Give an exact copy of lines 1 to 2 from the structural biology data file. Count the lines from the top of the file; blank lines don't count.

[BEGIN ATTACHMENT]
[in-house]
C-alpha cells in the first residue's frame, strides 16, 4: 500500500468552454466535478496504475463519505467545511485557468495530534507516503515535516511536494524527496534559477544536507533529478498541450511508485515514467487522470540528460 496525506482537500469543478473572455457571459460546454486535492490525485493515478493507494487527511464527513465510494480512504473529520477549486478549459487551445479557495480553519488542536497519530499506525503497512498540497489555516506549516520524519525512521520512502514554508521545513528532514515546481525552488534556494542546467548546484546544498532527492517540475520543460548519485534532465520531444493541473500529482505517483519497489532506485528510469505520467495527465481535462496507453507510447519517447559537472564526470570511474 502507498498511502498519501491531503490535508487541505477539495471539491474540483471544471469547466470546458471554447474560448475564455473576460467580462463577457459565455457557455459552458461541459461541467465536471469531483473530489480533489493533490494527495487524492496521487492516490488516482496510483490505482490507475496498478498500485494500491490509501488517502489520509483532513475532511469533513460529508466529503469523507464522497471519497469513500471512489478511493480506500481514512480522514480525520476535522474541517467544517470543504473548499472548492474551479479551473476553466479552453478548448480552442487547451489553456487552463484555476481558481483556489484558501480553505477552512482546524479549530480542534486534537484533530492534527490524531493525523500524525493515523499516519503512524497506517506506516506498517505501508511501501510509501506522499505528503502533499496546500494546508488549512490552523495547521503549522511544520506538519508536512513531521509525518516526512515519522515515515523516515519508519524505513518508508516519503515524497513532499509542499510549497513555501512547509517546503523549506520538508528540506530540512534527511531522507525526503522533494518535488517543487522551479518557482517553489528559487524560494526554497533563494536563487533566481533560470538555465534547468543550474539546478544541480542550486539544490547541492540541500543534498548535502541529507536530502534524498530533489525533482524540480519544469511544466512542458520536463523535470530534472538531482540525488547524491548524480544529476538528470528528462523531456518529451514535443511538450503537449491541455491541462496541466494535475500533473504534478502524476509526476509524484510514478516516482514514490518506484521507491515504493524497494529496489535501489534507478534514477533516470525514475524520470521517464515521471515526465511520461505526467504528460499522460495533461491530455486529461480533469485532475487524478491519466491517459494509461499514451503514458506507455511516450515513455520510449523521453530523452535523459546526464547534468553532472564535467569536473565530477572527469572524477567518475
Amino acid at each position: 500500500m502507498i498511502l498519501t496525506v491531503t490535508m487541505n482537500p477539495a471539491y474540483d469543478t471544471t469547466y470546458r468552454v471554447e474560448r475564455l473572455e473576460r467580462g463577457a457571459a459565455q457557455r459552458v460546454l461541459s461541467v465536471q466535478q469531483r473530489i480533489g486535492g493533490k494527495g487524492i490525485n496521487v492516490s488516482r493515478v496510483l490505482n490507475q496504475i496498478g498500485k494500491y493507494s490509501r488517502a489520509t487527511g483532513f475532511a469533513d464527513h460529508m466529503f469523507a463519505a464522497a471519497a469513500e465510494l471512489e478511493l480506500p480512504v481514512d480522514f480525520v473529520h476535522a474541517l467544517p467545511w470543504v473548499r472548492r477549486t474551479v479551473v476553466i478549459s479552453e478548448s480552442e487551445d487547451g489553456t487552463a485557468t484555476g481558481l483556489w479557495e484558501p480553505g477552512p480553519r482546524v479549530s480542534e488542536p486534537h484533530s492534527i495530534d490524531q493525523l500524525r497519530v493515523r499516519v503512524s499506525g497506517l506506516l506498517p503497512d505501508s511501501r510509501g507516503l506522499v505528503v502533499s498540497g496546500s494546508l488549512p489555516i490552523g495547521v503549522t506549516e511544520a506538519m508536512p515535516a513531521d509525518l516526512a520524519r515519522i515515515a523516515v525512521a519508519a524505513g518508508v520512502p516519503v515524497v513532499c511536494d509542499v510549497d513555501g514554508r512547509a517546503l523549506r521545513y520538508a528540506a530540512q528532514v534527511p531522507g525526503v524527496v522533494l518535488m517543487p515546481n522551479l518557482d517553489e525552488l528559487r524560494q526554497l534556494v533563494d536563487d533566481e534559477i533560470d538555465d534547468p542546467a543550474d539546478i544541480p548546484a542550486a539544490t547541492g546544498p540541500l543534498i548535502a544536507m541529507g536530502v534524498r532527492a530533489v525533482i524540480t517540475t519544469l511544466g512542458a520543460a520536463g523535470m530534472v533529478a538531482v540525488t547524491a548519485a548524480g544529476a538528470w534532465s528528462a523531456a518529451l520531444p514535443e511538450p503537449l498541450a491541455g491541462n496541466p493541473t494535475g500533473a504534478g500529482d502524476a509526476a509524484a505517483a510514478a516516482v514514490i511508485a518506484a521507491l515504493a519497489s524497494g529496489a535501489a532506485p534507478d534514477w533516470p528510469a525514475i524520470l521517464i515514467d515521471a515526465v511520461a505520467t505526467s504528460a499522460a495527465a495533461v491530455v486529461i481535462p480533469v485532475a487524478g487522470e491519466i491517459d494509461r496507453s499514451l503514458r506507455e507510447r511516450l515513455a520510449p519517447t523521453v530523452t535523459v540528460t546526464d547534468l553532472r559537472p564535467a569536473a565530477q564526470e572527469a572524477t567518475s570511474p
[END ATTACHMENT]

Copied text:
[in-house]
C-alpha cells in the first residue's frame, strides 16, 4: 500500500468552454466535478496504475463519505467545511485557468495530534507516503515535516511536494524527496534559477544536507533529478498541450511508485515514467487522470540528460 496525506482537500469543478473572455457571459460546454486535492490525485493515478493507494487527511464527513465510494480512504473529520477549486478549459487551445479557495480553519488542536497519530499506525503497512498540497489555516506549516520524519525512521520512502514554508521545513528532514515546481525552488534556494542546467548546484546544498532527492517540475520543460548519485534532465520531444493541473500529482505517483519497489532506485528510469505520467495527465481535462496507453507510447519517447559537472564526470570511474 502507498498511502498519501491531503490535508487541505477539495471539491474540483471544471469547466470546458471554447474560448475564455473576460467580462463577457459565455457557455459552458461541459461541467465536471469531483473530489480533489493533490494527495487524492496521487492516490488516482496510483490505482490507475496498478498500485494500491490509501488517502489520509483532513475532511469533513460529508466529503469523507464522497471519497469513500471512489478511493480506500481514512480522514480525520476535522474541517467544517470543504473548499472548492474551479479551473476553466479552453478548448480552442487547451489553456487552463484555476481558481483556489484558501480553505477552512482546524479549530480542534486534537484533530492534527490524531493525523500524525493515523499516519503512524497506517506506516506498517505501508511501501510509501506522499505528503502533499496546500494546508488549512490552523495547521503549522511544520506538519508536512513531521509525518516526512515519522515515515523516515519508519524505513518508508516519503515524497513532499509542499510549497513555501512547509517546503523549506520538508528540506530540512534527511531522507525526503522533494518535488517543487522551479518557482517553489528559487524560494526554497533563494536563487533566481533560470538555465534547468543550474539546478544541480542550486539544490547541492540541500543534498548535502541529507536530502534524498530533489525533482524540480519544469511544466512542458520536463523535470530534472538531482540525488547524491548524480544529476538528470528528462523531456518529451514535443511538450503537449491541455491541462496541466494535475500533473504534478502524476509526476509524484510514478516516482514514490518506484521507491515504493524497494529496489535501489534507478534514477533516470525514475524520470521517464515521471515526465511520461505526467504528460499522460495533461491530455486529461480533469485532475487524478491519466491517459494509461499514451503514458506507455511516450515513455520510449523521453530523452535523459546526464547534468553532472564535467569536473565530477572527469572524477567518475